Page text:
We're getting ready to put our Chicago condo on the market in the next six to twelve months, and thought it would be a good time to upgrade our old appliances (by the way, if any Spend Matters readers are interested in a three bedroom, three bath pre-war partially overlooking the lake in one of the best K-6 school districts in the city, drop me a line!) We came to this "upgrade" decision when we realized that our twenty year-old Sub Zero that leaks about half a gallon of water a day and whose interior temperature fluctuates a good twenty degrees would not be the best for resale value (as charming as its quirks are).
But since Sub-Zero has such great control over its distribution channel -- who will not discount their items by even a nickel -- we decided it would make sense to upgrade many of our appliances, and negotiate a market basket price rather than try to pick off single items, like a new stainless and glass fridge. What we learned is that by asking retailers to consider all of the items together, we were in essence able to get certain items for virtually nothing. These were the items whose pricing was not tightly controlled by the manufacturer. We also got the retailers to quote a landed price, including delivery, installation, and removal.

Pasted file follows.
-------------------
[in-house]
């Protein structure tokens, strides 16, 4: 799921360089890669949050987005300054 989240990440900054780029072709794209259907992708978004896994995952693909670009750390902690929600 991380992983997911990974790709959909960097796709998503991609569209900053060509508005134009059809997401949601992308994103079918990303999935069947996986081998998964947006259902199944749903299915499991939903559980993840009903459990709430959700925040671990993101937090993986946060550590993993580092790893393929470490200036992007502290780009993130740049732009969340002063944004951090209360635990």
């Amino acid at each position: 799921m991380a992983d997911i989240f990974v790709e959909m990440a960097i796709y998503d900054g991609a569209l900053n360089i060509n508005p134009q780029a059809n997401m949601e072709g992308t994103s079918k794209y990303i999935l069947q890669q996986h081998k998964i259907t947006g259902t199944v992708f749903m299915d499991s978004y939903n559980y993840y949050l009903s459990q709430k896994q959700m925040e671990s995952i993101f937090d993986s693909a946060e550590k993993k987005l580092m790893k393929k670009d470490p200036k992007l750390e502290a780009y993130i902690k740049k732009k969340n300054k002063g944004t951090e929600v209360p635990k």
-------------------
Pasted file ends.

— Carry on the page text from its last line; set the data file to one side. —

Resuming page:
From a sourcing and negotiation standpoint, we decided not to whip out our e-sourcing tool (as fun as that might have been). Rather, we relied on a multiple round email / fax sealed-bid approach. So what results did we get in the end? Ultimately, our efforts resulted in double digit savings off of the market basket of appliances on a total landed cost basis. Not bad for a few hours of negotiation!